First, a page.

Website Maurer Management

Update 1: May 4, 2010 3:57p. Corrected name of tax preparation firm that was previous tenant in one of the buildings. The error was made in reporting.

Beal owes Ypsilanti over $84,000 in back taxes (update1)

April 9, 2010 by  
Filed under Featured, News

According to records obtained from the Washtenaw County Treasurer, Ypsilanti landlord Stewart Beal and his associated companies owe $84,136.96 in past due property taxes to the City of Ypsilanti. The report, dated April 6, 2010, lists the 38 properties Beal owns in the city.

Of the 38 properties, Beal is past due on 17.  Past due pay payments include missed payments in September 2009 and February 2010.

Beal owes $21,358.88 in back taxes on this apartment building in Ypsilanti.

Beal owes $21,358.88 in back taxes on this apartment building at 206 N. Washington in Ypsilanti.

For 206 N. Washington, Beal owes $21,358.88.

On Beal’s property at 711 Pearl St, he owes just $7.13.

Beal was before City Council on Tuesday regarding the fire ravaged Thompson Block in Depot Town.

After the fire in September 2009, scaffolding  was installed to support the walls of the building. The scaffolding and braces block part of the streets on both River and East Cross.

Beal was hoping to get a contract with the City that would have permitted the streets to continued to be blocked until October 2010, some 13 months since the fire.

During his testimony, Beal said the City could not hold up the proposed contract over past due taxes as the company that owns the Thompson Building, Historic Equities Fund 1, LLC, was current on their taxes.

When asked about his other properties, Beal admitted he did owe other taxes in the city and responded that he would pay them “soon”. Beal did not say how much he owed or when he would pay his taxes.

The Thompson Building was part of Beal’s portfolio owned by Beal Properties, LLC. Beal transferred the Thompson Building to Historic Equities Fund 1, LLC in 2008,

Council voted to not give Beal a contract or extend the time the scaffolding can remain in the right of way.

City Attorney John Barr said he has already prepared the filings to sue Beal to get him to remove the temporary supporting structures from Cross and River and require Beal to properly secure the building.

See the Beal Tax Report

(UPDATE1) April 9, 2010 12:24p Because of a math error, the amount owed by Mr. Beal reported in an early story is incorrect. Mr. Beal owes is $84,136.96 not $86,068.80 as was originally reported. The error was made by the reporter.

MSU to buy EMU in hostile takeover bid

April 1, 2010 by  
Filed under Featured, Humor, News


(April 1, 2010) has learned that lawyers from Michigan State University are in Ypsilanti this week to finalize the agreement to purchase Eastern Michigan University for $24 million. While all eyes are focused on Indianapolis and the MSU Spartans return to the NCAA Men’s Basketball Final Four, lawyers from the high powered Lansing law firm of Hykema, Lostit met with corporate counsel at EMU to discuss terms of the takeover.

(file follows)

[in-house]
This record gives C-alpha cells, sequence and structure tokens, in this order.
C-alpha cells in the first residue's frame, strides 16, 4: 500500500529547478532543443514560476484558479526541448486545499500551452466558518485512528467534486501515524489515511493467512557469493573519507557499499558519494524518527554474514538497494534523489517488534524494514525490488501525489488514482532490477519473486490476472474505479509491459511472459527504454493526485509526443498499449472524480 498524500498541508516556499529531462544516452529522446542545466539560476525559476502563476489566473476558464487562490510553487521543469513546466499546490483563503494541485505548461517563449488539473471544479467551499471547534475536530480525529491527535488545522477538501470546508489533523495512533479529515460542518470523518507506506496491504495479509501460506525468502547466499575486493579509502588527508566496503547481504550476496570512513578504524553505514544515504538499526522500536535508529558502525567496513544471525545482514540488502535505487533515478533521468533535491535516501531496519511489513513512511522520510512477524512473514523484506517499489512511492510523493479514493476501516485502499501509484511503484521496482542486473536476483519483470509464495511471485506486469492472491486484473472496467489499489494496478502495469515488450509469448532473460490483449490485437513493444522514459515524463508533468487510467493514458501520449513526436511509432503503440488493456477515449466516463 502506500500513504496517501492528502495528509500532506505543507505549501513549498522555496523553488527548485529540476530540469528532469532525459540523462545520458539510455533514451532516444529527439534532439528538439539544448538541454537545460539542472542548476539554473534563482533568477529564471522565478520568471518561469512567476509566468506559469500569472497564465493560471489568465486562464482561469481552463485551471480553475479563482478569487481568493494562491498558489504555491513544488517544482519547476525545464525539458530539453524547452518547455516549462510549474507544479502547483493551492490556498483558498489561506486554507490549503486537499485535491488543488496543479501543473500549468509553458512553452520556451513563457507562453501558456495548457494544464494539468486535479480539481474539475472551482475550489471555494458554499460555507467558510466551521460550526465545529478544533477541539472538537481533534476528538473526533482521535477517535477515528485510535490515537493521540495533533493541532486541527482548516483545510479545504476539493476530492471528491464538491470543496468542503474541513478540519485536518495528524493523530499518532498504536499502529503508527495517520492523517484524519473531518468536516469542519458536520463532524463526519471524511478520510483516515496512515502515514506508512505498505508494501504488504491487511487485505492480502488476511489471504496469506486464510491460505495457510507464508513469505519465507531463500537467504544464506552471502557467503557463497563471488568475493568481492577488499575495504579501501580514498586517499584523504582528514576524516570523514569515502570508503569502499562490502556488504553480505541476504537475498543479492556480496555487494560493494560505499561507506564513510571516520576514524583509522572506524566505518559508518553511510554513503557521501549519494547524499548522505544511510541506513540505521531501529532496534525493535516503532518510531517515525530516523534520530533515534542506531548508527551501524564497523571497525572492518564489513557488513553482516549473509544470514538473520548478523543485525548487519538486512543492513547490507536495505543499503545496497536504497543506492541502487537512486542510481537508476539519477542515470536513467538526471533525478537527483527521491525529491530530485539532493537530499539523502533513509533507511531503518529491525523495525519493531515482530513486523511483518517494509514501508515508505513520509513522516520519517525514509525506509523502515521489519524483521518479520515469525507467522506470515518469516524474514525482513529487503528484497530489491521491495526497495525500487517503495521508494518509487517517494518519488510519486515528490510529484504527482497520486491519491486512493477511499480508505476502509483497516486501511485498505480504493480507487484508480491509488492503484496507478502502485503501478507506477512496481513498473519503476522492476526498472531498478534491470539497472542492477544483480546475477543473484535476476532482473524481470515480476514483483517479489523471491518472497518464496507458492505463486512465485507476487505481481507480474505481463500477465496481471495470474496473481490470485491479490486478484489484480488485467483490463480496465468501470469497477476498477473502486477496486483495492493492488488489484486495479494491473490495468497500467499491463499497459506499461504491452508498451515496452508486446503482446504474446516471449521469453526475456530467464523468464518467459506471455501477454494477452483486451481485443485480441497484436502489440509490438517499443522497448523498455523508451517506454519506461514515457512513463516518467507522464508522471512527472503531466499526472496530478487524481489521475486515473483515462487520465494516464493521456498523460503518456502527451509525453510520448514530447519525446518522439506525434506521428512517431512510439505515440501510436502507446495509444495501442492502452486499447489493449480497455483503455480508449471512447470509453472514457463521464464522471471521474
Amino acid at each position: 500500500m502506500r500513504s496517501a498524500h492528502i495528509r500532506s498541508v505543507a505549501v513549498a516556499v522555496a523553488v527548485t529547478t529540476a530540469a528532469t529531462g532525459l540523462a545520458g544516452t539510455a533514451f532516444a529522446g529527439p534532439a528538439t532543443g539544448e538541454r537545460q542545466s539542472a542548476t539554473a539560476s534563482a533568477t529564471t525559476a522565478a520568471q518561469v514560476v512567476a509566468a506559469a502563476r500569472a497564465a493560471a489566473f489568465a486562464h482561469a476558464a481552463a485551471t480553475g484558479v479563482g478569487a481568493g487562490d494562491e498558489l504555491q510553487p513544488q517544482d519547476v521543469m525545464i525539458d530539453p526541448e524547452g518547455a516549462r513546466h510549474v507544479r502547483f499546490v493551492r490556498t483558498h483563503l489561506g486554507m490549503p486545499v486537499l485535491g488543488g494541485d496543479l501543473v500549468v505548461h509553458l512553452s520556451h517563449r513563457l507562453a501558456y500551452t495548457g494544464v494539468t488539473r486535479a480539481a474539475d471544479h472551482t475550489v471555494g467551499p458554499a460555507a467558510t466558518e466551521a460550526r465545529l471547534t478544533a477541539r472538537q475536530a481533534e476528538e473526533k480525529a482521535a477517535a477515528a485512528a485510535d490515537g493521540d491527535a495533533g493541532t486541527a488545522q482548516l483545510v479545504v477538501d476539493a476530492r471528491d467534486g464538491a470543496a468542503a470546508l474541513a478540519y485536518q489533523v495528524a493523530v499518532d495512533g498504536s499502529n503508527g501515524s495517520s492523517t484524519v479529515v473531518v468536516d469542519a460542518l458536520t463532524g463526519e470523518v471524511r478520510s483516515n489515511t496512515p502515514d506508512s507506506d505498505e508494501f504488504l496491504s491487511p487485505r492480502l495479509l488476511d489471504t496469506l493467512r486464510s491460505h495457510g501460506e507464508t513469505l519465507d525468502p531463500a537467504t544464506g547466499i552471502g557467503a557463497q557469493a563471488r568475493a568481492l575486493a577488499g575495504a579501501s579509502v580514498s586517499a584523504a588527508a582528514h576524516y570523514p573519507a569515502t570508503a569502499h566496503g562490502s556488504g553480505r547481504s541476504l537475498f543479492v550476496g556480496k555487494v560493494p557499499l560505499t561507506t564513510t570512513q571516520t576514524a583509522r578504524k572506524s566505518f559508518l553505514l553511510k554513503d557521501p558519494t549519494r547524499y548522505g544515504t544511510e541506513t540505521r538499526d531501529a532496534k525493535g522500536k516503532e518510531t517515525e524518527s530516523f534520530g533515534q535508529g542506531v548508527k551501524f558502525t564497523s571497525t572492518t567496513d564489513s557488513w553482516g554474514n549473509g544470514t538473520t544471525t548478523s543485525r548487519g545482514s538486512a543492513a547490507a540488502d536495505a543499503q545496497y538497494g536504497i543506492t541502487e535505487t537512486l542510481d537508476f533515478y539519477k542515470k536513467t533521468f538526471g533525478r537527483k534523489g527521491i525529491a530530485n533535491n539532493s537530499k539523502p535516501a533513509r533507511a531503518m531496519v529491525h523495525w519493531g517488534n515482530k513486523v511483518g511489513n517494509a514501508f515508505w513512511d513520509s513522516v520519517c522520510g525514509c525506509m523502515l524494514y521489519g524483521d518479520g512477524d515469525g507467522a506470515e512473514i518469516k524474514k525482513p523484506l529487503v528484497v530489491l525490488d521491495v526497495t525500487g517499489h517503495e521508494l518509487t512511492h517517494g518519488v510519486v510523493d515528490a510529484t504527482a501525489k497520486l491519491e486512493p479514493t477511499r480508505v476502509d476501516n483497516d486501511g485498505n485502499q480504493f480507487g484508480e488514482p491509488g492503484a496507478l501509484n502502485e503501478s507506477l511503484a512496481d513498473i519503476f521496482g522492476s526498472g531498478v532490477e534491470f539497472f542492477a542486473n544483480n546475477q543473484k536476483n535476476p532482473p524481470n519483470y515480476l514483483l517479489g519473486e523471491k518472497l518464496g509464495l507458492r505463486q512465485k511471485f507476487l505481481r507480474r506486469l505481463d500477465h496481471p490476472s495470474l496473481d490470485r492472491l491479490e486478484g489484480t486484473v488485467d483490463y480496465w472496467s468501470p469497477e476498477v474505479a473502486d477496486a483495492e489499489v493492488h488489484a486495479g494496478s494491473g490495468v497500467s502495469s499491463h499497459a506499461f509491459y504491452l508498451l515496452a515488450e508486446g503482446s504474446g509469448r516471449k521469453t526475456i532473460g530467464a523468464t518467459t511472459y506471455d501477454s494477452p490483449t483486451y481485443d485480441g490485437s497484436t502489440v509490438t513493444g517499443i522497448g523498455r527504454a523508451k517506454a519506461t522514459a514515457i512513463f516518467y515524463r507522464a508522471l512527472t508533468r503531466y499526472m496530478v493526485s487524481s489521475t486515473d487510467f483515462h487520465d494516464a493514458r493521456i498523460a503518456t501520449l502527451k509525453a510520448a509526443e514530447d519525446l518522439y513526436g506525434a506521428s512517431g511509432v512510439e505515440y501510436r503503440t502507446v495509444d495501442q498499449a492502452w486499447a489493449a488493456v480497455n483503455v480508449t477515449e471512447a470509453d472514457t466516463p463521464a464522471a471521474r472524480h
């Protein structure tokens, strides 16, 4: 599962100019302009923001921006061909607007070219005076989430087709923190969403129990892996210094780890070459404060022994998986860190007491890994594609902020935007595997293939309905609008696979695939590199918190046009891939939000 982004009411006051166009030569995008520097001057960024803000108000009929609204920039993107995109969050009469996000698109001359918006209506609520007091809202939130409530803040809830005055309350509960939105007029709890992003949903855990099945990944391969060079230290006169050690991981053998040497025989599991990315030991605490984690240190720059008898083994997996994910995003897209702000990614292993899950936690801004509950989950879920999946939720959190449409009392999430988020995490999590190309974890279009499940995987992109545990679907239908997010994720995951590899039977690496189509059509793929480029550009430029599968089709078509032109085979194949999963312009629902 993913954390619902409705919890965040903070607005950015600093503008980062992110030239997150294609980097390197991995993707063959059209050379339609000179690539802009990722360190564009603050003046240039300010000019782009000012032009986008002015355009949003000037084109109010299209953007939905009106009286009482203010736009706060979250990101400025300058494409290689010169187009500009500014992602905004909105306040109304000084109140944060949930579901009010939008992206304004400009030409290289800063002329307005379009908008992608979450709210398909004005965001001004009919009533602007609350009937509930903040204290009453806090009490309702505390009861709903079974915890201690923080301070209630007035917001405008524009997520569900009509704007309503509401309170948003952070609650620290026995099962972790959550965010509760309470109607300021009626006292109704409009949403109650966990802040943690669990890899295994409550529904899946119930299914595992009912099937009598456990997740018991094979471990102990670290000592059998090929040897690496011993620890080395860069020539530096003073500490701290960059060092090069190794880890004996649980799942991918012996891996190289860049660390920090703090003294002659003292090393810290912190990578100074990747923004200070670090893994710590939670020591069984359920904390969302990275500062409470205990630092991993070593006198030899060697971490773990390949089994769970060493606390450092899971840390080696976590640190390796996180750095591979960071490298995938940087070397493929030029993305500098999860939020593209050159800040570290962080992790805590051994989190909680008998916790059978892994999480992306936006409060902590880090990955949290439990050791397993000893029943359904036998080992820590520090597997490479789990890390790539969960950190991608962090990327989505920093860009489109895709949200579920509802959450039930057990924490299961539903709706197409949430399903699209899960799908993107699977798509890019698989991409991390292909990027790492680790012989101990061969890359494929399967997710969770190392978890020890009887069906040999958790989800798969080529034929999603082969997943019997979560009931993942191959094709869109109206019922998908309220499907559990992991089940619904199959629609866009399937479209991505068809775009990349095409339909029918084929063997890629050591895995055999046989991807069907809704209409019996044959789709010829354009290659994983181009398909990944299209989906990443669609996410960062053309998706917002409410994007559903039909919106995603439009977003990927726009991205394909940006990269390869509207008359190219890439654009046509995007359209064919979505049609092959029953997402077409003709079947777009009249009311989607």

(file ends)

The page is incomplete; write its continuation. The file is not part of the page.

Ypsilantians across the city were stunned upon learning the news.

“It seems as if something like this happens every year to Ypsilanti”,  said long time Ypsilanti resident and business owner Karen Maurer.  “I am not sure Ypslanti can take much more of this.”

Sources tell YpsiNews the takeover should be completed by August 2010, just in time for new student orientation.

So why is MSU buying EMU? YpsiNews takes you inside and explains what no one else wants to explain about the deal.

The Doyle Letter

The roots of this merger goes back to September 3, 2003 when then EMU Vice-president for Finance Patrick Doyle wrote a letter to EMU Regent Jan Brandon. The three page Doyle Letter, as it was to be called, was always rumored to explain the finances surrounding the controversial Presidential Palace.

Ann Arbor News sued EMU in a Freedom of Information Act case asking for a copy of the Doyle Letter. The Ann Arbor News, not too surprisingly, lost the case when the Appeals Court and Michigan Supreme Court ruled in favor of EMU.

The problem was the Ann Arbor News was too specific in their FOIA request when they asked to see the Doyle Letter.

d-letter-dIn December 2009, just two days before Christmas, YpsiNews submitted a new FOIA request to EMU this time asking for all letters in 2003 where the authors last name begins with the letter ‘D’.

It worked, got the Doyle letter and a letter about a leaking toilet in Pray Harold.

What was inside the Doyle Letter shocked even the normally unflappable YpsiNews Investigative Team.

While the Doyle letter did indeed disclose that the presidential palace had run far over budget, the shock was that the memo outlined how EMU could hide the cost overrun through an acquisition by EMU of another University.

Doyle’s plan was ultimately rejected by the Regents as unworkable because they couldn’t figure out how to buy another University and not make it look like they were covering up the costs surrounding the presidents house.

Mark Hollis, MSU Athletic Director

Mark Hollis, MSU Athletic Director

Regent Brandon, who has close ties with MSU, let it slip in 2008 to Michigan State Athletic Director Mark Hollis that it was possible for a state run university to buy another state run university.